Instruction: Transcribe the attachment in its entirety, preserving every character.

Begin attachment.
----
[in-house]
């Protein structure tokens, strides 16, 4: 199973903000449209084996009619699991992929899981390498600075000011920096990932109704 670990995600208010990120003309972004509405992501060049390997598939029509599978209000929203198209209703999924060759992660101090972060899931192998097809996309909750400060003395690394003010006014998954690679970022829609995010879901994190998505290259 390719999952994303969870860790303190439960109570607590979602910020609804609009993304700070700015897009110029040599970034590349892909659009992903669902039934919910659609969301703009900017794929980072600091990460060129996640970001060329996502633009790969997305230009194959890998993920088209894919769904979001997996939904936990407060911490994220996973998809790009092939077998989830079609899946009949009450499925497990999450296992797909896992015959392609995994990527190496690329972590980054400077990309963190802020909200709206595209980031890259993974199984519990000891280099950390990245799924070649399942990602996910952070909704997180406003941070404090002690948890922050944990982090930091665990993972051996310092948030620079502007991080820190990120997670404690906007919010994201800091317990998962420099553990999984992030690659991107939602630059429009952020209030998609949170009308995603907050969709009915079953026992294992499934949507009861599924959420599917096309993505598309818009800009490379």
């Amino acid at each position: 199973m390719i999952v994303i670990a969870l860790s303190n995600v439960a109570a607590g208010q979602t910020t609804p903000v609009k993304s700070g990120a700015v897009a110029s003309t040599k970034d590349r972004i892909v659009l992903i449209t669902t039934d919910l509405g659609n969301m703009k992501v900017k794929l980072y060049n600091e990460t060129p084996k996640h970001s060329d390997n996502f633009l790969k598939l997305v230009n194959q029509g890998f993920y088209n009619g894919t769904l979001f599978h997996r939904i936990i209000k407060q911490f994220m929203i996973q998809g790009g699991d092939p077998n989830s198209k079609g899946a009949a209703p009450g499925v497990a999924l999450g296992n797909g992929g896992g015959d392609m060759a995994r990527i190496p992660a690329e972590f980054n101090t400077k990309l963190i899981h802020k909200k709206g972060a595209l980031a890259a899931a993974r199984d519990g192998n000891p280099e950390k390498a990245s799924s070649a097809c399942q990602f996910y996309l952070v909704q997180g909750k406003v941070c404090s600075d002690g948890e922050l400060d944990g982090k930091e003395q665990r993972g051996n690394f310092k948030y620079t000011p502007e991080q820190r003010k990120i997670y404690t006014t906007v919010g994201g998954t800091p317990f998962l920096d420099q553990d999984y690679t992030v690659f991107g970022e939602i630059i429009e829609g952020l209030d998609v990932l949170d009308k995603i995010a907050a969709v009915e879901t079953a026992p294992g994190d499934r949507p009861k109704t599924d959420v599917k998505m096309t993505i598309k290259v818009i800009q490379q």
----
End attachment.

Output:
[in-house]
């Protein structure tokens, strides 16, 4: 199973903000449209084996009619699991992929899981390498600075000011920096990932109704 670990995600208010990120003309972004509405992501060049390997598939029509599978209000929203198209209703999924060759992660101090972060899931192998097809996309909750400060003395690394003010006014998954690679970022829609995010879901994190998505290259 390719999952994303969870860790303190439960109570607590979602910020609804609009993304700070700015897009110029040599970034590349892909659009992903669902039934919910659609969301703009900017794929980072600091990460060129996640970001060329996502633009790969997305230009194959890998993920088209894919769904979001997996939904936990407060911490994220996973998809790009092939077998989830079609899946009949009450499925497990999450296992797909896992015959392609995994990527190496690329972590980054400077990309963190802020909200709206595209980031890259993974199984519990000891280099950390990245799924070649399942990602996910952070909704997180406003941070404090002690948890922050944990982090930091665990993972051996310092948030620079502007991080820190990120997670404690906007919010994201800091317990998962420099553990999984992030690659991107939602630059429009952020209030998609949170009308995603907050969709009915079953026992294992499934949507009861599924959420599917096309993505598309818009800009490379």
């Amino acid at each position: 199973m390719i999952v994303i670990a969870l860790s303190n995600v439960a109570a607590g208010q979602t910020t609804p903000v609009k993304s700070g990120a700015v897009a110029s003309t040599k970034d590349r972004i892909v659009l992903i449209t669902t039934d919910l509405g659609n969301m703009k992501v900017k794929l980072y060049n600091e990460t060129p084996k996640h970001s060329d390997n996502f633009l790969k598939l997305v230009n194959q029509g890998f993920y088209n009619g894919t769904l979001f599978h997996r939904i936990i209000k407060q911490f994220m929203i996973q998809g790009g699991d092939p077998n989830s198209k079609g899946a009949a209703p009450g499925v497990a999924l999450g296992n797909g992929g896992g015959d392609m060759a995994r990527i190496p992660a690329e972590f980054n101090t400077k990309l963190i899981h802020k909200k709206g972060a595209l980031a890259a899931a993974r199984d519990g192998n000891p280099e950390k390498a990245s799924s070649a097809c399942q990602f996910y996309l952070v909704q997180g909750k406003v941070c404090s600075d002690g948890e922050l400060d944990g982090k930091e003395q665990r993972g051996n690394f310092k948030y620079t000011p502007e991080q820190r003010k990120i997670y404690t006014t906007v919010g994201g998954t800091p317990f998962l920096d420099q553990d999984y690679t992030v690659f991107g970022e939602i630059i429009e829609g952020l209030d998609v990932l949170d009308k995603i995010a907050a969709v009915e879901t079953a026992p294992g994190d499934r949507p009861k109704t599924d959420v599917k998505m096309t993505i598309k290259v818009i800009q490379q």